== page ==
Aside from these, there is also another days on the 11th day of each month. But the only reason for most of these days is commercialism; they are a marketing technique targeted at couples who are afraid of what others might say if they don? make a purchase to commemorate the special day.?Unfortunately, our culture seems to put so much value on celebrating these days that couples feel pressured to celebrate, and singles feel pressured to date someone.
However, this is not a healthy environment for young people, as it can lead couples to feel negative about each other and themselves when they cannot celebrate the day, and singles have negative feelings when they have no one to care for and receive care from.
The real culprit is not the marketers who have created these "days," but our own national psychology. It is not in relationships that people care and think about, but the exterior of the relationships: how they will be viewed by others.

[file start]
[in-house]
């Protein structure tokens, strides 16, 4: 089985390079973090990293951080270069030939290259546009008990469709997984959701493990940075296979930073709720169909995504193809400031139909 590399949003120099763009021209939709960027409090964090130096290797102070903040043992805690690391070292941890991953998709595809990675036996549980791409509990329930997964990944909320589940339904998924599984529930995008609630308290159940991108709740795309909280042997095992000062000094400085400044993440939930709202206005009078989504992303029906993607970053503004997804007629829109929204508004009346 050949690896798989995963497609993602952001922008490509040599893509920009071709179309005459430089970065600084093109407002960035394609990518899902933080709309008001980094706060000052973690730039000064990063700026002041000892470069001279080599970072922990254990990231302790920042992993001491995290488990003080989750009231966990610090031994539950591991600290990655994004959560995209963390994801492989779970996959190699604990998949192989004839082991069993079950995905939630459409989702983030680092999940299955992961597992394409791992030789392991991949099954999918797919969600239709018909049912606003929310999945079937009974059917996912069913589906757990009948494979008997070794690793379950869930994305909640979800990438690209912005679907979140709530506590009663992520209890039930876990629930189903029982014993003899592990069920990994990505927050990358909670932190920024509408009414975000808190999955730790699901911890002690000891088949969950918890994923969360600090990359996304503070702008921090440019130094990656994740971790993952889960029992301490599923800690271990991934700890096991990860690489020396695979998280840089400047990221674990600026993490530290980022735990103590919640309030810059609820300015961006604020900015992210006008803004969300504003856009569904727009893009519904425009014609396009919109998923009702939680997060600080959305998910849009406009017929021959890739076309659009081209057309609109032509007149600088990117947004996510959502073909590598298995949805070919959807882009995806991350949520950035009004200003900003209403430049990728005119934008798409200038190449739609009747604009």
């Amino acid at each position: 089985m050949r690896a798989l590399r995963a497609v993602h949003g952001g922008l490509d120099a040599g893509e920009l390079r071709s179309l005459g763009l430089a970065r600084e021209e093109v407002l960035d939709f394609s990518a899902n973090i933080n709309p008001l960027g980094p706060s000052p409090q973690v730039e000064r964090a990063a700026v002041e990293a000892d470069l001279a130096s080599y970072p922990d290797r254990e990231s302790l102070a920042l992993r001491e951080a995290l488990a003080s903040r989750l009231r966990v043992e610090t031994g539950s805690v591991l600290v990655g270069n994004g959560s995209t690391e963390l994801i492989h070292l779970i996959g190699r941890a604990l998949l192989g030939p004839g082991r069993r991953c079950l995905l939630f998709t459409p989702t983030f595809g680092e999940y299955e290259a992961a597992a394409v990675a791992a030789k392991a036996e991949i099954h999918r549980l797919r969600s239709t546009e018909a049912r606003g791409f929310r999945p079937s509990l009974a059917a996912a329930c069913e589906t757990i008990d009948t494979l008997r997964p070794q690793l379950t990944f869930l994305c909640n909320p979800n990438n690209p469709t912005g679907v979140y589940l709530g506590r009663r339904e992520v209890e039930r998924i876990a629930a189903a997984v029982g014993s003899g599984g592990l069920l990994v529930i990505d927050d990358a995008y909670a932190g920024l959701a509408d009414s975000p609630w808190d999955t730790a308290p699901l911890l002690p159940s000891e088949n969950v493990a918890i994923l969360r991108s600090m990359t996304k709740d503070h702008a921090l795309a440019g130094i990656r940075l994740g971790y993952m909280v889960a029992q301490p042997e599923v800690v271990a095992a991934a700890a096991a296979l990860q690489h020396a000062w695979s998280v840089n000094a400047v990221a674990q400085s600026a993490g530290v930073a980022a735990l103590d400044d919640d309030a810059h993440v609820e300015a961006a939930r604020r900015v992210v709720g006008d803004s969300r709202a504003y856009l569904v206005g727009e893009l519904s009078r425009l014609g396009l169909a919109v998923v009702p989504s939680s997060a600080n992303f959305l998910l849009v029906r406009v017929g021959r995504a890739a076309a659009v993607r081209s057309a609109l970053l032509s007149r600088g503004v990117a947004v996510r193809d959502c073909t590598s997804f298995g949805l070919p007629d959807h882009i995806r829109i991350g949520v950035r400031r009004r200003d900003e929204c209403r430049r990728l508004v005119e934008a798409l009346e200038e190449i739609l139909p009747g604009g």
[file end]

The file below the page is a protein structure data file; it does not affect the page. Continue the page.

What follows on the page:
In other words, couples celebrate the "days" to show other people how healthy their relationship is, and how caring their partner is, by boasting about the presents they gave and received. This is the psychology that the marketers take advantage of.
Likewise, it is a problem with our national psychology when singles feel less confident about themselves if they don't have a date to celebrate a special day with or no tales to tell others.
Singles, too, put too much emphasis on what others might think. In this case, they worry that they will not be considered attractive or popular if they have not received a present on one of those "days."Overall, Koreans simply care too much about how other people think about them, and take that under too much consideration during speech and action. People try to conform to the norm and follow the standard procedures. I believe this is what has made these "days" so much of a source of national stress.
So, I believe that young people need to speak up and reject this "day" culture that promotes only the shimmering exterior of a relationship and of a person.
As a cute marketing gimmick, Teddy Bear Day or Pepero Day might be fine. But we have gone too far and taken these "days"too seriously. We need to take pride in who we are and who we really care for, not in how the others see us.